Making it Through College Music Theory

This is the second in a two-part series on music theory by Dr. Joel Clifft, director of Keyboard Studies at Azusa Pacific University and adjunct professor at USC Thornton School of Music (see bio below), focusing on how to prepare yourself to be more successful when it comes to taking college music theory courses.

See Part 1: Music Theory for Music Majors: Why?

Music theory makes perfect sense. It’s like an entire universe where everything has its place and there is perfect harmony. So why is it that there is always one student who is like a deer in the headlights during my college Music Theory I class?

One problem is this: all of the concepts build on each other so if you miss one you can go downhill in a hurry. You can’t understand voice leading without first understanding harmony. You can’t grasp harmony without first understanding key signatures. You can’t become quick at identifying key signatures until you have a solid understanding of the staff.

The second problem is that first-year students in the music major come from vastly different backgrounds. The student who started studying violin when they were four-years-old and went to summer festivals and competitions all their life is in a completely different place than the self-taught guitarist who decided this year to major in music. Most music theory classes start at the beginning but move very quickly through the first steps. For many in the class, these basic steps are review, but for others it’s brand new and it moves by very fast. Like I said, theory concepts build on each other, so if you miss one now you’ll be in trouble down the road. Make sure you’ve got the basics down before you get to the first class – you’ll be glad you put in the work early.

How can music theory courses on the college level be less daunting?

Start preparing now! If you have a good teacher, they can help with music theory.  If you don’t have a good teacher, get one. There are also many great resources for self study – books, websites, apps for your phone. I’ve got some free educational videos on musictheorypro.com to get you started. Make sure you’ve got the basic building blocks in place — the notes on the piano, the notes on the staff, and key signatures. Theory is like mental acrobatics. It’s not enough to simply know your key signatures, you’ve got to know them lightning-quick. So drill these concepts over and over and try to constantly improve your response time.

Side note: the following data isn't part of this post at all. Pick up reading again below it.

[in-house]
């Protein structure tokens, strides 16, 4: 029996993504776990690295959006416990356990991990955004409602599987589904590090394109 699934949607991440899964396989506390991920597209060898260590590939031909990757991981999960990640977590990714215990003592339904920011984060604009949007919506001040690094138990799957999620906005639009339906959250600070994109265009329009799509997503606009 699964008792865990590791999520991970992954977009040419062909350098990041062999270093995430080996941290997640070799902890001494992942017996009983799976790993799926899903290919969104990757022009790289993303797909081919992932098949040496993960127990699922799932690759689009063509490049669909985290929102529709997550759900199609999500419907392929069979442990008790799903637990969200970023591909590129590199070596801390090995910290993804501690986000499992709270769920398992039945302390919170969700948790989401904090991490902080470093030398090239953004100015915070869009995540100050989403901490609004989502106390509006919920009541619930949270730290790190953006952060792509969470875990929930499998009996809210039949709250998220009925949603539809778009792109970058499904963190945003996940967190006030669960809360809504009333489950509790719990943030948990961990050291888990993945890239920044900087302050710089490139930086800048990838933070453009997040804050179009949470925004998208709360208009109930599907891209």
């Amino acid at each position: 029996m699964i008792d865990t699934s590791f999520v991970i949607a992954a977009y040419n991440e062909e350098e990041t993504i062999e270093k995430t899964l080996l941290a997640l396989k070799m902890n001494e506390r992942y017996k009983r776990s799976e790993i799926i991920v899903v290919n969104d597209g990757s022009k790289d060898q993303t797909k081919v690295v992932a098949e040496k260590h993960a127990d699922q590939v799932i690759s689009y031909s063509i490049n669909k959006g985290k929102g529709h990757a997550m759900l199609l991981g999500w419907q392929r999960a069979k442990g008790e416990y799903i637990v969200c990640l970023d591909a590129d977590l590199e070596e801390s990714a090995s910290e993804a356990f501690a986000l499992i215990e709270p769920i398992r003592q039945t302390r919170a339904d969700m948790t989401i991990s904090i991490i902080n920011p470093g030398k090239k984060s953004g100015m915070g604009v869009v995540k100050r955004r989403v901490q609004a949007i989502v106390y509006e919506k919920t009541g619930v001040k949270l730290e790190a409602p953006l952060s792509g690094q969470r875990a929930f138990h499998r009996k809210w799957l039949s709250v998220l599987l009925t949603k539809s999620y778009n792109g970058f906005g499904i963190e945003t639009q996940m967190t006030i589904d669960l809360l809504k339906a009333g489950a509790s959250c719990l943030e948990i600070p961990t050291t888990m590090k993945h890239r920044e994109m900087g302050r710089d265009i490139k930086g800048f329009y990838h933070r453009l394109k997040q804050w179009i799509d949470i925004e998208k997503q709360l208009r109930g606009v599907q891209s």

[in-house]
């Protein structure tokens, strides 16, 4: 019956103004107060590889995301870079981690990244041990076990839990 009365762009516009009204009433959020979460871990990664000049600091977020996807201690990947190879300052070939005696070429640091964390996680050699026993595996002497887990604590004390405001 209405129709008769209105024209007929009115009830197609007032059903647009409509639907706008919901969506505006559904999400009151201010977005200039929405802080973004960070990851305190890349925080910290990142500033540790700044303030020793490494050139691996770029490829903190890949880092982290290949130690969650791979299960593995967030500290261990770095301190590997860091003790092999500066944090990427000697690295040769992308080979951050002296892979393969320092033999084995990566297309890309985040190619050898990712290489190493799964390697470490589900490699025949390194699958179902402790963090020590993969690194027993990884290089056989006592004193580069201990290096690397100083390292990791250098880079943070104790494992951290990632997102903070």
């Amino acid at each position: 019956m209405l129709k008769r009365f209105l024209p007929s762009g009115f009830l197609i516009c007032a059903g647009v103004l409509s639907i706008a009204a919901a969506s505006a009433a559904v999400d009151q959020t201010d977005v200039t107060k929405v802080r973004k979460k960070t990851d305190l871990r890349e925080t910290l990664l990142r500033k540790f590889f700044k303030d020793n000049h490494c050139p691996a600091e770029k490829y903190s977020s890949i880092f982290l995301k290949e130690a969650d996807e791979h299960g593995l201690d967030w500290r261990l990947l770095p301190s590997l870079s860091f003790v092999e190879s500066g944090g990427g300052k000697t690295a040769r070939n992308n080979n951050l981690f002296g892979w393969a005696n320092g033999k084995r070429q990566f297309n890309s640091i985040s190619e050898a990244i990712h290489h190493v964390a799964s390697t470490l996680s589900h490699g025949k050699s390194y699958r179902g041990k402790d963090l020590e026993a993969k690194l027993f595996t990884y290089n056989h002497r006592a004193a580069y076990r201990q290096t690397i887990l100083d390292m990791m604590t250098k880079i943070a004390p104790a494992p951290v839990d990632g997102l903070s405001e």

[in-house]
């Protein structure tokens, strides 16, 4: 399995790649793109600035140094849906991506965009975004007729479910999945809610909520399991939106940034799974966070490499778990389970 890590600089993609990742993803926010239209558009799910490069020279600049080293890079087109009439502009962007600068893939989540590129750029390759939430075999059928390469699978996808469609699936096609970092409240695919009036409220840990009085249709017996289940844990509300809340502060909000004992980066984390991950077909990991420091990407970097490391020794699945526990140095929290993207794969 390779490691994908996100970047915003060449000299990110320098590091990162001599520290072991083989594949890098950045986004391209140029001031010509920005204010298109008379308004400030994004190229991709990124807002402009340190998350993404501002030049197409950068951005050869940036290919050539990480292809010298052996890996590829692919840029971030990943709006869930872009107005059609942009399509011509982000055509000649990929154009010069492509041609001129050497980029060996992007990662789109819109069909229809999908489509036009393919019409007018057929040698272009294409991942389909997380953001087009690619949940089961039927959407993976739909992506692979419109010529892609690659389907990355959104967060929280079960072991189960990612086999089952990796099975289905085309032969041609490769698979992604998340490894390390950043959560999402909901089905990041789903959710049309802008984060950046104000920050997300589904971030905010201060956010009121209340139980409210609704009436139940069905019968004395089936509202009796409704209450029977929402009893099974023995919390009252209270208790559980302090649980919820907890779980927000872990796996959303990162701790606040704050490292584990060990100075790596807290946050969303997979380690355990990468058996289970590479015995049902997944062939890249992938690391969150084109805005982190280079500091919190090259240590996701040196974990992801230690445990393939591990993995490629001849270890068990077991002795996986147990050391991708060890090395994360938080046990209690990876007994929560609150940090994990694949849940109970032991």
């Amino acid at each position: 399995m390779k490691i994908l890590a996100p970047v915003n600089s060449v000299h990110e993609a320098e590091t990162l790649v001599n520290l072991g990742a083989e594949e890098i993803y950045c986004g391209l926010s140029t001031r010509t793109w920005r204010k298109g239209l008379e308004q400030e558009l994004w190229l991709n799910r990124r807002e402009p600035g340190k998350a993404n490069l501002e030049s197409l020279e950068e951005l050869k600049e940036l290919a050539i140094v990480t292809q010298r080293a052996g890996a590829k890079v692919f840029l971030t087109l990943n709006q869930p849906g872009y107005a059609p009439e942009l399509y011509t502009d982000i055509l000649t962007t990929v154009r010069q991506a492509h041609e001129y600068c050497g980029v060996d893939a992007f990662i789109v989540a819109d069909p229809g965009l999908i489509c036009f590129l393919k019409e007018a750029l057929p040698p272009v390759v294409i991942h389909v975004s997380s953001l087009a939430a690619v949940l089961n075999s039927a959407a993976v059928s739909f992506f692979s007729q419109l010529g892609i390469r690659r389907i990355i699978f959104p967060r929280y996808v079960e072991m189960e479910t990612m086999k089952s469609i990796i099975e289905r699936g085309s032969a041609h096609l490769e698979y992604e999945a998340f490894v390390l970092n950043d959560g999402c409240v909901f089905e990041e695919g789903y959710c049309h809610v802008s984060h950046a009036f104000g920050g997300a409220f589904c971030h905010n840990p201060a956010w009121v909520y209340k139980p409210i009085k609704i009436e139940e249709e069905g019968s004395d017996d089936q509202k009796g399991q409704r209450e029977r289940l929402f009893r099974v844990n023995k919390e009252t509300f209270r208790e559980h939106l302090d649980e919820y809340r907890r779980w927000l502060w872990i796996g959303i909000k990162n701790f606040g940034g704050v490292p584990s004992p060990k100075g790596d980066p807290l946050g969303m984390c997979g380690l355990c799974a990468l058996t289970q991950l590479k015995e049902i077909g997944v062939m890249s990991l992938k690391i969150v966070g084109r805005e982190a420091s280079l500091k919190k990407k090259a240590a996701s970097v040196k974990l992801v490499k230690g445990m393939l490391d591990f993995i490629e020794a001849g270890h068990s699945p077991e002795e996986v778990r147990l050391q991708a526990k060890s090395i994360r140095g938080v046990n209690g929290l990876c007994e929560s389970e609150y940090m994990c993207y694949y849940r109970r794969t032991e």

Also, spend some time with the piano. There is nothing like the piano for understanding music theory. I am a pianist so you might think I am biased on this point. However, my colleagues (whether they are guitarists, vocalists, or composers) all agree that the piano offers the best way to understand music theory from an auditory, tactile, and visual perspective. This is why all music majors are required to pass a piano proficiency – it’s not because we want to turn you all into the next Van Cliburn – it’s because in order to play through chord progressions on the piano you’ve got to understand the theory behind them.  Even if your major instrument is guitar, get your hands on the piano. Start playing scales and chords, read single melodic lines, try improvising or playing a song by ear. It will not only improve your theory knowledge, it will get you ready for the piano proficiency exam too!

BIO:
Dr. Joel Clifft  is the director of Keyboard Studies at Azusa Pacific University. He also serves as an adjunct professor at USC Thornton School of Music. His iPhone app, Music Theory Pro, has received rave reviews from San Fransisco Classical Voice and the KTLA news in Los Angeles. He is also an active collaborative pianist and has performed with Midori and Ma Xiaohui, among others.

Comments

  1. Al Clifft

    This is a very good evaluation and overview of what happens in the music theory classroom. It also gives some practical advice to prospective music students. I have taught music theory since 1972 and highly recommend students have a working knowledge of the keyboard and be fluent in reading bass and treble clef. Having key signatures memorized is a worthy goal as well.

    Can a student succeed as a music major without the skills mentioned? Yes, but it is rare and possible. It will take a tremendous amount of dedication to the basics. There are so many tools available, some of which have been mentioned in Dr. Clifft’s article. I applaud the clarity in which the article is presented and will be presenting this to my classes.

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